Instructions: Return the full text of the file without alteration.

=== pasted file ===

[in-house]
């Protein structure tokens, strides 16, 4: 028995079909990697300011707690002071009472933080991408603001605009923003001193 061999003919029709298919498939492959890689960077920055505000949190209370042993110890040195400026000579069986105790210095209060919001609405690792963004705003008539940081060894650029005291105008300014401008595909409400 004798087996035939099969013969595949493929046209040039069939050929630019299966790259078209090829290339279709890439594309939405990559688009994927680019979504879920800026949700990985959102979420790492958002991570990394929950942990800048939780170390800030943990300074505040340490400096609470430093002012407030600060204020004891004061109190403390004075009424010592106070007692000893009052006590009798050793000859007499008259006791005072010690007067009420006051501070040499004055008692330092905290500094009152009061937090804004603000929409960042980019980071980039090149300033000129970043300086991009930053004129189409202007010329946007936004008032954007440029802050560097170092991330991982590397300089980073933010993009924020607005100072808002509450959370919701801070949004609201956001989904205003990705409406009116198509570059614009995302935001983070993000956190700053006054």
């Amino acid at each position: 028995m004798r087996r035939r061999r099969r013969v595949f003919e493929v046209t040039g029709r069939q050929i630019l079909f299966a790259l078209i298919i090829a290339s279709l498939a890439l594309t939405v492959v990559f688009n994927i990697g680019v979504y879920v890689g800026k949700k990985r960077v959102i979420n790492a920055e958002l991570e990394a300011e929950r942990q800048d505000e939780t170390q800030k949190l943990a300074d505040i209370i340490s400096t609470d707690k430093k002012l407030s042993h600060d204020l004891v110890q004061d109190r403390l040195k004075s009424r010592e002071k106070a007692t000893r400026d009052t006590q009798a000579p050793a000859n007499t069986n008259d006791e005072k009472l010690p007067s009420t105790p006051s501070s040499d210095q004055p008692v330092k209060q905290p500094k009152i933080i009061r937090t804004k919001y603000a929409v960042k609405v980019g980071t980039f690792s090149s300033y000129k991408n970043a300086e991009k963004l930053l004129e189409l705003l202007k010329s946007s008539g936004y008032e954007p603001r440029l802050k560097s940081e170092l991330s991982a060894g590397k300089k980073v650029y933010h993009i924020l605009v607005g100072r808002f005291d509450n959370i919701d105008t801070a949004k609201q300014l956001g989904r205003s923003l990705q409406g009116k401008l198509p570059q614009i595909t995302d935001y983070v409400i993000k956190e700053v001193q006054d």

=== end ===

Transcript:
[in-house]
């Protein structure tokens, strides 16, 4: 028995079909990697300011707690002071009472933080991408603001605009923003001193 061999003919029709298919498939492959890689960077920055505000949190209370042993110890040195400026000579069986105790210095209060919001609405690792963004705003008539940081060894650029005291105008300014401008595909409400 004798087996035939099969013969595949493929046209040039069939050929630019299966790259078209090829290339279709890439594309939405990559688009994927680019979504879920800026949700990985959102979420790492958002991570990394929950942990800048939780170390800030943990300074505040340490400096609470430093002012407030600060204020004891004061109190403390004075009424010592106070007692000893009052006590009798050793000859007499008259006791005072010690007067009420006051501070040499004055008692330092905290500094009152009061937090804004603000929409960042980019980071980039090149300033000129970043300086991009930053004129189409202007010329946007936004008032954007440029802050560097170092991330991982590397300089980073933010993009924020607005100072808002509450959370919701801070949004609201956001989904205003990705409406009116198509570059614009995302935001983070993000956190700053006054």
């Amino acid at each position: 028995m004798r087996r035939r061999r099969r013969v595949f003919e493929v046209t040039g029709r069939q050929i630019l079909f299966a790259l078209i298919i090829a290339s279709l498939a890439l594309t939405v492959v990559f688009n994927i990697g680019v979504y879920v890689g800026k949700k990985r960077v959102i979420n790492a920055e958002l991570e990394a300011e929950r942990q800048d505000e939780t170390q800030k949190l943990a300074d505040i209370i340490s400096t609470d707690k430093k002012l407030s042993h600060d204020l004891v110890q004061d109190r403390l040195k004075s009424r010592e002071k106070a007692t000893r400026d009052t006590q009798a000579p050793a000859n007499t069986n008259d006791e005072k009472l010690p007067s009420t105790p006051s501070s040499d210095q004055p008692v330092k209060q905290p500094k009152i933080i009061r937090t804004k919001y603000a929409v960042k609405v980019g980071t980039f690792s090149s300033y000129k991408n970043a300086e991009k963004l930053l004129e189409l705003l202007k010329s946007s008539g936004y008032e954007p603001r440029l802050k560097s940081e170092l991330s991982a060894g590397k300089k980073v650029y933010h993009i924020l605009v607005g100072r808002f005291d509450n959370i919701d105008t801070a949004k609201q300014l956001g989904r205003s923003l990705q409406g009116k401008l198509p570059q614009i595909t995302d935001y983070v409400i993000k956190e700053v001193q006054d």